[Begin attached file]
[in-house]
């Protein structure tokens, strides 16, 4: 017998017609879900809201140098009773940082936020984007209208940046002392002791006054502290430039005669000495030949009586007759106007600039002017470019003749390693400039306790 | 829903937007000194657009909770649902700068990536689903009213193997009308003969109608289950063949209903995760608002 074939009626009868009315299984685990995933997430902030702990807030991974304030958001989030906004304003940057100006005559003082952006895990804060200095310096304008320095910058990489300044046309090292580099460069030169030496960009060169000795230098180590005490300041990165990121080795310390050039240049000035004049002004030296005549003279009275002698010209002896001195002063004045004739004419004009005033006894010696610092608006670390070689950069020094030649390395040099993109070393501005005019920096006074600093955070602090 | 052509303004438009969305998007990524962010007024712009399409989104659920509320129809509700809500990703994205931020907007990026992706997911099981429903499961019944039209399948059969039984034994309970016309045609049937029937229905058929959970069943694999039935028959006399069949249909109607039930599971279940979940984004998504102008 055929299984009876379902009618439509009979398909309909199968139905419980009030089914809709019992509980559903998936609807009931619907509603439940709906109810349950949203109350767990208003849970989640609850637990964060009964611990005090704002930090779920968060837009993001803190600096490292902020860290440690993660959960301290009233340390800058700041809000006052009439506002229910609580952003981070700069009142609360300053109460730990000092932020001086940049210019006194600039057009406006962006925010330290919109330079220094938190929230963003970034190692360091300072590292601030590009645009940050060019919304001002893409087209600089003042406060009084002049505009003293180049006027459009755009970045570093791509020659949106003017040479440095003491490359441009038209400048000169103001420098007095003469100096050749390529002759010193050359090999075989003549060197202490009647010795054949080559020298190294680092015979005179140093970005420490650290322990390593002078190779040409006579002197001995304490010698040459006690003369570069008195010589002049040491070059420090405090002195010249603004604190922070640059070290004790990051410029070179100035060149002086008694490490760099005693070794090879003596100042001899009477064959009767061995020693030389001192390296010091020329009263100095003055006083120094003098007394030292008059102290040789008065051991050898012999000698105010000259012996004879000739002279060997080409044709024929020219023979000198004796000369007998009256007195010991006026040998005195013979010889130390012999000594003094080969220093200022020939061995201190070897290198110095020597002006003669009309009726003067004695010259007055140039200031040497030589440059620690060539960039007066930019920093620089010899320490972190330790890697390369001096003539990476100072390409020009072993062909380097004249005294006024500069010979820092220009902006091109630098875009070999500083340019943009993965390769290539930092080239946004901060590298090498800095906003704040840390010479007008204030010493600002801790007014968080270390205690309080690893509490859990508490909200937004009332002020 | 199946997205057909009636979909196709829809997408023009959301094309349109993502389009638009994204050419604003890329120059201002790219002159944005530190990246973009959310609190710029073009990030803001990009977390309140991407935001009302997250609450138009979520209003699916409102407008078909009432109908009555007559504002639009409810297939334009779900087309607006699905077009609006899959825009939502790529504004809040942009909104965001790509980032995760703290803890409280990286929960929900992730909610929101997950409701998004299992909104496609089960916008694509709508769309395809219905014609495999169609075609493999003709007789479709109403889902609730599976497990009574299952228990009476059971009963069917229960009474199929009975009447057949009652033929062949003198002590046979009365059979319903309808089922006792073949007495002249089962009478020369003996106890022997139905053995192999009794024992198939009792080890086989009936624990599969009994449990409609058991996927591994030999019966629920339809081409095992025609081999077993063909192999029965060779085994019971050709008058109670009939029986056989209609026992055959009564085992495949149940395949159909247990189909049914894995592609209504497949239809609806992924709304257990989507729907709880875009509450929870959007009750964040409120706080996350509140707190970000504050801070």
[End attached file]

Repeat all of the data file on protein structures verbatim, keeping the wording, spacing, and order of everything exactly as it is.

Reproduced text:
[in-house]
């Protein structure tokens, strides 16, 4: 017998017609879900809201140098009773940082936020984007209208940046002392002791006054502290430039005669000495030949009586007759106007600039002017470019003749390693400039306790 | 829903937007000194657009909770649902700068990536689903009213193997009308003969109608289950063949209903995760608002 074939009626009868009315299984685990995933997430902030702990807030991974304030958001989030906004304003940057100006005559003082952006895990804060200095310096304008320095910058990489300044046309090292580099460069030169030496960009060169000795230098180590005490300041990165990121080795310390050039240049000035004049002004030296005549003279009275002698010209002896001195002063004045004739004419004009005033006894010696610092608006670390070689950069020094030649390395040099993109070393501005005019920096006074600093955070602090 | 052509303004438009969305998007990524962010007024712009399409989104659920509320129809509700809500990703994205931020907007990026992706997911099981429903499961019944039209399948059969039984034994309970016309045609049937029937229905058929959970069943694999039935028959006399069949249909109607039930599971279940979940984004998504102008 055929299984009876379902009618439509009979398909309909199968139905419980009030089914809709019992509980559903998936609807009931619907509603439940709906109810349950949203109350767990208003849970989640609850637990964060009964611990005090704002930090779920968060837009993001803190600096490292902020860290440690993660959960301290009233340390800058700041809000006052009439506002229910609580952003981070700069009142609360300053109460730990000092932020001086940049210019006194600039057009406006962006925010330290919109330079220094938190929230963003970034190692360091300072590292601030590009645009940050060019919304001002893409087209600089003042406060009084002049505009003293180049006027459009755009970045570093791509020659949106003017040479440095003491490359441009038209400048000169103001420098007095003469100096050749390529002759010193050359090999075989003549060197202490009647010795054949080559020298190294680092015979005179140093970005420490650290322990390593002078190779040409006579002197001995304490010698040459006690003369570069008195010589002049040491070059420090405090002195010249603004604190922070640059070290004790990051410029070179100035060149002086008694490490760099005693070794090879003596100042001899009477064959009767061995020693030389001192390296010091020329009263100095003055006083120094003098007394030292008059102290040789008065051991050898012999000698105010000259012996004879000739002279060997080409044709024929020219023979000198004796000369007998009256007195010991006026040998005195013979010889130390012999000594003094080969220093200022020939061995201190070897290198110095020597002006003669009309009726003067004695010259007055140039200031040497030589440059620690060539960039007066930019920093620089010899320490972190330790890697390369001096003539990476100072390409020009072993062909380097004249005294006024500069010979820092220009902006091109630098875009070999500083340019943009993965390769290539930092080239946004901060590298090498800095906003704040840390010479007008204030010493600002801790007014968080270390205690309080690893509490859990508490909200937004009332002020 | 199946997205057909009636979909196709829809997408023009959301094309349109993502389009638009994204050419604003890329120059201002790219002159944005530190990246973009959310609190710029073009990030803001990009977390309140991407935001009302997250609450138009979520209003699916409102407008078909009432109908009555007559504002639009409810297939334009779900087309607006699905077009609006899959825009939502790529504004809040942009909104965001790509980032995760703290803890409280990286929960929900992730909610929101997950409701998004299992909104496609089960916008694509709508769309395809219905014609495999169609075609493999003709007789479709109403889902609730599976497990009574299952228990009476059971009963069917229960009474199929009975009447057949009652033929062949003198002590046979009365059979319903309808089922006792073949007495002249089962009478020369003996106890022997139905053995192999009794024992198939009792080890086989009936624990599969009994449990409609058991996927591994030999019966629920339809081409095992025609081999077993063909192999029965060779085994019971050709008058109670009939029986056989209609026992055959009564085992495949149940395949159909247990189909049914894995592609209504497949239809609806992924709304257990989507729907709880875009509450929870959007009750964040409120706080996350509140707190970000504050801070």